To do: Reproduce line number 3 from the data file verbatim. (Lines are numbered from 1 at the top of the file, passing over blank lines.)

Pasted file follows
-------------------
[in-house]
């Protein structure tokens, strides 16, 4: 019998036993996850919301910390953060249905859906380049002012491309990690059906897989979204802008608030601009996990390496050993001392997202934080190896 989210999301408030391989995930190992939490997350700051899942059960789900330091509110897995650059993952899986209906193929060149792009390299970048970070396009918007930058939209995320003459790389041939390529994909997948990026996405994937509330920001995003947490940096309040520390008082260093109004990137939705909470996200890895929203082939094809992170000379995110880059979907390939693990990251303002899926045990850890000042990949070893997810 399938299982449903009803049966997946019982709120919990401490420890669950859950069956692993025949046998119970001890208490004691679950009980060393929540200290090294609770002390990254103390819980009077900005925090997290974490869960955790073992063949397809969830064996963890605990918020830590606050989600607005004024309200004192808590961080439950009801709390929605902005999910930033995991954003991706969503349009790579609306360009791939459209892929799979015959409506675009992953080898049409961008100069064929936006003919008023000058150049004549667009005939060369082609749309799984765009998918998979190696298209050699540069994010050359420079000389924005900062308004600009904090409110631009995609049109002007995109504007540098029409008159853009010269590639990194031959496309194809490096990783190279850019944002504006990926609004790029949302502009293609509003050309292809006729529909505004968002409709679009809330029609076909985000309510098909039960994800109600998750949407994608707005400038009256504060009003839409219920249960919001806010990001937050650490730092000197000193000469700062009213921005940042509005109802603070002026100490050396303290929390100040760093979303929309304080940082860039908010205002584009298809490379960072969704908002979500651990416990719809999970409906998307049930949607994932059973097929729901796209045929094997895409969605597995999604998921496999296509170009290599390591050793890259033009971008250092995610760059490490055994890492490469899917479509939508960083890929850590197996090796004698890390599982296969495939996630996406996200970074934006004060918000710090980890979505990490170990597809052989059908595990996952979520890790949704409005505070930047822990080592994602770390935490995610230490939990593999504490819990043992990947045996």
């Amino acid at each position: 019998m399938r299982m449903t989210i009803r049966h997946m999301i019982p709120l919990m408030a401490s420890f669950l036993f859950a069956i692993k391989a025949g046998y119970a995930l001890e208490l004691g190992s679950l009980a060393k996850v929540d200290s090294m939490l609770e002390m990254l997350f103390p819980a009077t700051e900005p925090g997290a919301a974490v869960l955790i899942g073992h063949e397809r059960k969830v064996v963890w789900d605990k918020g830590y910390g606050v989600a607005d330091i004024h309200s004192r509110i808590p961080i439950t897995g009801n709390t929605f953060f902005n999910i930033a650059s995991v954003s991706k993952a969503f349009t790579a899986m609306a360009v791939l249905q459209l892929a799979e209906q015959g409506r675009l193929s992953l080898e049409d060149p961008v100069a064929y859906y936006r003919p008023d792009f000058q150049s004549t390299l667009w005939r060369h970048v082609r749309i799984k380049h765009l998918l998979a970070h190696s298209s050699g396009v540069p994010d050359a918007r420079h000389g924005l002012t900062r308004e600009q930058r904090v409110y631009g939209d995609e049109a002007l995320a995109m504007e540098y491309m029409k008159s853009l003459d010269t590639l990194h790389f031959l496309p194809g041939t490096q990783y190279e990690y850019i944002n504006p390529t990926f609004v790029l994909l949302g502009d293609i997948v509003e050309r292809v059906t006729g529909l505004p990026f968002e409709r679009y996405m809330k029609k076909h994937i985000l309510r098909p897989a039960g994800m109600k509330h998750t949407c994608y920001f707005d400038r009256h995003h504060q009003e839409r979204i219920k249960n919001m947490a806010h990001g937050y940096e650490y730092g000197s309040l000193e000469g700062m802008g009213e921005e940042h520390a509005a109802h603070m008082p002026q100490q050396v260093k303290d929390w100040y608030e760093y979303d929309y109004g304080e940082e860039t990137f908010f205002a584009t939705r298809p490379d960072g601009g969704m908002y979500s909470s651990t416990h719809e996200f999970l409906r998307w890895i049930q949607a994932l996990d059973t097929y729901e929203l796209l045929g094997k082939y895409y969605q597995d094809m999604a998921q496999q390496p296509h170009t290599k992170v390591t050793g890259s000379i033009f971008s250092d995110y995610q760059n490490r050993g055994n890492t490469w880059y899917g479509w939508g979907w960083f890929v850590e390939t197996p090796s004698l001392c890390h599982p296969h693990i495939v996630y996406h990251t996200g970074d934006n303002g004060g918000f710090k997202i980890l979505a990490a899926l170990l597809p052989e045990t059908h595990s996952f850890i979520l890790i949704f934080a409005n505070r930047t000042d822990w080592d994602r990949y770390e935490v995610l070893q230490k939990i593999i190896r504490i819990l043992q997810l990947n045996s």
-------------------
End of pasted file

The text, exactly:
């Amino acid at each position: 019998m399938r299982m449903t989210i009803r049966h997946m999301i019982p709120l919990m408030a401490s420890f669950l036993f859950a069956i692993k391989a025949g046998y119970a995930l001890e208490l004691g190992s679950l009980a060393k996850v929540d200290s090294m939490l609770e002390m990254l997350f103390p819980a009077t700051e900005p925090g997290a919301a974490v869960l955790i899942g073992h063949e397809r059960k969830v064996v963890w789900d605990k918020g830590y910390g606050v989600a607005d330091i004024h309200s004192r509110i808590p961080i439950t897995g009801n709390t929605f953060f902005n999910i930033a650059s995991v954003s991706k993952a969503f349009t790579a899986m609306a360009v791939l249905q459209l892929a799979e209906q015959g409506r675009l193929s992953l080898e049409d060149p961008v100069a064929y859906y936006r003919p008023d792009f000058q150049s004549t390299l667009w005939r060369h970048v082609r749309i799984k380049h765009l998918l998979a970070h190696s298209s050699g396009v540069p994010d050359a918007r420079h000389g924005l002012t900062r308004e600009q930058r904090v409110y631009g939209d995609e049109a002007l995320a995109m504007e540098y491309m029409k008159s853009l003459d010269t590639l990194h790389f031959l496309p194809g041939t490096q990783y190279e990690y850019i944002n504006p390529t990926f609004v790029l994909l949302g502009d293609i997948v509003e050309r292809v059906t006729g529909l505004p990026f968002e409709r679009y996405m809330k029609k076909h994937i985000l309510r098909p897989a039960g994800m109600k509330h998750t949407c994608y920001f707005d400038r009256h995003h504060q009003e839409r979204i219920k249960n919001m947490a806010h990001g937050y940096e650490y730092g000197s309040l000193e000469g700062m802008g009213e921005e940042h520390a509005a109802h603070m008082p002026q100490q050396v260093k303290d929390w100040y608030e760093y979303d929309y109004g304080e940082e860039t990137f908010f205002a584009t939705r298809p490379d960072g601009g969704m908002y979500s909470s651990t416990h719809e996200f999970l409906r998307w890895i049930q949607a994932l996990d059973t097929y729901e929203l796209l045929g094997k082939y895409y969605q597995d094809m999604a998921q496999q390496p296509h170009t290599k992170v390591t050793g890259s000379i033009f971008s250092d995110y995610q760059n490490r050993g055994n890492t490469w880059y899917g479509w939508g979907w960083f890929v850590e390939t197996p090796s004698l001392c890390h599982p296969h693990i495939v996630y996406h990251t996200g970074d934006n303002g004060g918000f710090k997202i980890l979505a990490a899926l170990l597809p052989e045990t059908h595990s996952f850890i979520l890790i949704f934080a409005n505070r930047t000042d822990w080592d994602r990949y770390e935490v995610l070893q230490k939990i593999i190896r504490i819990l043992q997810l990947n045996s």